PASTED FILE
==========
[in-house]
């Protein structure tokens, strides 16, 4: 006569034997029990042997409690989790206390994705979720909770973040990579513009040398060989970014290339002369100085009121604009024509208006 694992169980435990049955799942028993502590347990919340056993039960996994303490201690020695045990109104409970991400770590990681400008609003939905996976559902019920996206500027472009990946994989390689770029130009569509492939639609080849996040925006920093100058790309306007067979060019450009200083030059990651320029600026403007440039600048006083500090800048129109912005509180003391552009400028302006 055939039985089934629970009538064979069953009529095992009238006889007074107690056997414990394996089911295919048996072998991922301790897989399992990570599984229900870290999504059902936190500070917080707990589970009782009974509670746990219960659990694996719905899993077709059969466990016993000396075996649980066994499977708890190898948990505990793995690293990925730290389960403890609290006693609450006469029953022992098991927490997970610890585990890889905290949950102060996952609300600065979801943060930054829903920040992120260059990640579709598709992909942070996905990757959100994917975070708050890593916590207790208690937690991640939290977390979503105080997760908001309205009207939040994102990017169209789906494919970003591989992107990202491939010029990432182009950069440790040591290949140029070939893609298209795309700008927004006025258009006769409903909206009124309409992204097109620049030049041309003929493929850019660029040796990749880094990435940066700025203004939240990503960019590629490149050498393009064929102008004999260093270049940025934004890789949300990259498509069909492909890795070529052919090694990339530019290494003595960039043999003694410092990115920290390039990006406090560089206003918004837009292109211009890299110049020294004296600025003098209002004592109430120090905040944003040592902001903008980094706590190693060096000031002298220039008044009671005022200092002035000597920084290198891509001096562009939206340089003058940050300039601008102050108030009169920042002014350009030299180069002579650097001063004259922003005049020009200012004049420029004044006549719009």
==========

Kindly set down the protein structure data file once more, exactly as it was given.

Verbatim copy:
[in-house]
């Protein structure tokens, strides 16, 4: 006569034997029990042997409690989790206390994705979720909770973040990579513009040398060989970014290339002369100085009121604009024509208006 694992169980435990049955799942028993502590347990919340056993039960996994303490201690020695045990109104409970991400770590990681400008609003939905996976559902019920996206500027472009990946994989390689770029130009569509492939639609080849996040925006920093100058790309306007067979060019450009200083030059990651320029600026403007440039600048006083500090800048129109912005509180003391552009400028302006 055939039985089934629970009538064979069953009529095992009238006889007074107690056997414990394996089911295919048996072998991922301790897989399992990570599984229900870290999504059902936190500070917080707990589970009782009974509670746990219960659990694996719905899993077709059969466990016993000396075996649980066994499977708890190898948990505990793995690293990925730290389960403890609290006693609450006469029953022992098991927490997970610890585990890889905290949950102060996952609300600065979801943060930054829903920040992120260059990640579709598709992909942070996905990757959100994917975070708050890593916590207790208690937690991640939290977390979503105080997760908001309205009207939040994102990017169209789906494919970003591989992107990202491939010029990432182009950069440790040591290949140029070939893609298209795309700008927004006025258009006769409903909206009124309409992204097109620049030049041309003929493929850019660029040796990749880094990435940066700025203004939240990503960019590629490149050498393009064929102008004999260093270049940025934004890789949300990259498509069909492909890795070529052919090694990339530019290494003595960039043999003694410092990115920290390039990006406090560089206003918004837009292109211009890299110049020294004296600025003098209002004592109430120090905040944003040592902001903008980094706590190693060096000031002298220039008044009671005022200092002035000597920084290198891509001096562009939206340089003058940050300039601008102050108030009169920042002014350009030299180069002579650097001063004259922003005049020009200012004049420029004044006549719009």